1 pinch of pink salt
1 cup cold unsalted butter (2 sticks)
1 TBS lemon zest (optional) [If you do use lemon zest, be sure to mix into sugar so it doesn't dry and strain it out after cooking the mixture because it can become bitter over time.]
2 cups of Lemon Curd
5 large egg yolks
1 large eggs
3/4 cups granulated sugar
1/2 cup fresh lemon juice
1 pinch of pink salt
1/2 cup cold unsalted butter (for a dairy free version I love the Country Crock plant based butter stick ) (1 stick)
1/2 tablespoon lemon zest (optional)
How to make my lemon curd:
Step 1 - juicing lemon. To get more juice from your lemon, and make it easier to squeeze, press down on the lemon and roll it around before juicing. Place a sheet of paper towel on your cutting board to absorb that aromatic (but slippery!) lemon oil that is release when you roll out the lemon.
Step 2 - separating eggs. Separate the yolks from the egg whites. If the yolk breaks for some reason, don’t throw out the eggs – you can still use this for the curd.
Tip: It’s easiest to separate eggs when they’re cold.
Tip: Store the egg yolks in an airtight container for the curd.1. Put about an inch of water into a medium-sized pot.
Step 3 - cooking lemon curd. In a pan over medium heat, simmer about an inch of water. I use a bain-marie technique to cook the eggs and sugar. Place metal mixing bowl over simmering water and whisk non-stop. Add a splash of the citrus and mix, mix, mix. If you're going to add food coloring, do this now. Then gradually incorporate the rest of the citrus while stirring constantly. Also, add that pinch of salt. The mixture will become foamy while remaining liquid. You will feel some light tension. The foam will dissipate slowly as the curd thickens over the heat (you might see some bubbles, but they turn the yellow). Cook on medium for 10 to 12 minutes.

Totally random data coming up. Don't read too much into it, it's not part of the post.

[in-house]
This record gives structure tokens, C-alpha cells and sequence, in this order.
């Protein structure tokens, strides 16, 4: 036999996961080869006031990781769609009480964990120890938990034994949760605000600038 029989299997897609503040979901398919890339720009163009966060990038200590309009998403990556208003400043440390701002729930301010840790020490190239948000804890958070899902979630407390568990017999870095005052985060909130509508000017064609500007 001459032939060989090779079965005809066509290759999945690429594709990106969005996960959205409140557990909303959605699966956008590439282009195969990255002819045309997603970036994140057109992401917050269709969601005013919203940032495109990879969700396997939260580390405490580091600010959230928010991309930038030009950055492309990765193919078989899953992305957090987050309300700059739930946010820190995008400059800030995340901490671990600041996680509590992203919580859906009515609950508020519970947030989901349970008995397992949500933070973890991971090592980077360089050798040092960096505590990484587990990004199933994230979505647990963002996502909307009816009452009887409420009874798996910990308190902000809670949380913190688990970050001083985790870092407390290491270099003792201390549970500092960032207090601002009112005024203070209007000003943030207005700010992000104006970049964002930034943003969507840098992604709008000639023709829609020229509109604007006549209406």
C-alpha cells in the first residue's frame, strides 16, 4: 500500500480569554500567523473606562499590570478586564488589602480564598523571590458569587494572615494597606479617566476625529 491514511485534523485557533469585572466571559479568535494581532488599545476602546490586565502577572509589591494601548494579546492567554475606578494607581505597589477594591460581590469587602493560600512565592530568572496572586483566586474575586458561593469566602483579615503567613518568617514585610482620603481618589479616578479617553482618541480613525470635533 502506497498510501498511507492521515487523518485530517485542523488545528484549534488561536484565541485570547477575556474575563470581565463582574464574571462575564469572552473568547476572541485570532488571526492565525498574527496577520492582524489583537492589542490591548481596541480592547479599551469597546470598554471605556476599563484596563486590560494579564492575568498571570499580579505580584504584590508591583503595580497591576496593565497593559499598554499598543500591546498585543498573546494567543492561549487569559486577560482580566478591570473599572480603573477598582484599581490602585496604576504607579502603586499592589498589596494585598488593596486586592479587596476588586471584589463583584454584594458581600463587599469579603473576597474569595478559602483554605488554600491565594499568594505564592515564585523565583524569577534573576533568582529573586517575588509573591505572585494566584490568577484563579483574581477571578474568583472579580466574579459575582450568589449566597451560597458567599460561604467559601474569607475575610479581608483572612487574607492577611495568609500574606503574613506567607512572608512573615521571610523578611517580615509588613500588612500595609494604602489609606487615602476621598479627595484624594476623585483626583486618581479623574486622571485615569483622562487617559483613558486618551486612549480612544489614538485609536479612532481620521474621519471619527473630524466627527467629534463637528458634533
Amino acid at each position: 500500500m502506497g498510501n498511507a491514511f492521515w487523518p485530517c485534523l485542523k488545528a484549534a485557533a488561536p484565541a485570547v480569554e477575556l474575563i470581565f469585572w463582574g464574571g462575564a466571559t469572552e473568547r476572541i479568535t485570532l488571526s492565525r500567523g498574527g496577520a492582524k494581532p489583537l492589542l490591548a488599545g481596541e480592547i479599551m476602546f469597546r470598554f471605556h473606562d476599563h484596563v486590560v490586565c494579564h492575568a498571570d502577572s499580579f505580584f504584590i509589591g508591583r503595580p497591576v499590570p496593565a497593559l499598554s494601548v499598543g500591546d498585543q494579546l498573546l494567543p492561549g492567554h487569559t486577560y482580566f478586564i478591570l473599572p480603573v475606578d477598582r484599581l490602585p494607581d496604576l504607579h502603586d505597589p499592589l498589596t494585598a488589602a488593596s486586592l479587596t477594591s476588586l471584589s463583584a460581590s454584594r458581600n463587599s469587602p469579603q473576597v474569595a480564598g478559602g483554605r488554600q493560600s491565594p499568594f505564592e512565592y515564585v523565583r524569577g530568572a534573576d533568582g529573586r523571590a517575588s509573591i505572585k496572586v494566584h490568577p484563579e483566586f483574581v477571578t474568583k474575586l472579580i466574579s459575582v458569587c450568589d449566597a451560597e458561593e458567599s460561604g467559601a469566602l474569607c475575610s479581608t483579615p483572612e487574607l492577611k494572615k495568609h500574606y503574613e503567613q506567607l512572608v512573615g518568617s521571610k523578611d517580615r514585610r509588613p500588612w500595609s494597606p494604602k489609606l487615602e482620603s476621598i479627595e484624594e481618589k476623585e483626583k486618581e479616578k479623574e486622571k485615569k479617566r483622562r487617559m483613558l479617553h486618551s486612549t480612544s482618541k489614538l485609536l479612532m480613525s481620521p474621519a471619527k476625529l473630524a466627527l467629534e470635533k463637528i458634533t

Tip: Place a sheet of paper towel on your cutting board to absorb that aromatic (but slippery!) lemon oil that is released when you cut this fruit.
Tip: To get more juice from your lemon, and make it easier to squeeze, press down on the lemon and roll it around before juicing
Tip for creamy ‘no curdle curd’: Keep the bottom of the bowl from touching the water simmering in the pot. That will help the mixture cook more evenly throughout, without ‘scrambling’ the eggs at the bottom of the bowl.
Tip on time: Keep mixing while the bowl is over the simmering water. It may feel like it's taking forever to thickening—but that’s not the case.
Tip on storage: Curd can be stored in the refrigerator for two weeks and in the freezer for up to two months.
Step 4 - completing the curd. Place cold butter cubes in bowl. Sieve the mixture to get any curdles or seeds out. The cold butter will stop the cooking process. The color of your curd will depend on the color of your egg yolks. Keep mixing and it will thicken. The mixing process takes three to five minutes. You know it's ready when you pull your finger across the back of a spatula and the curd doesn't come back together after 5 seconds.
Lemon curd success!!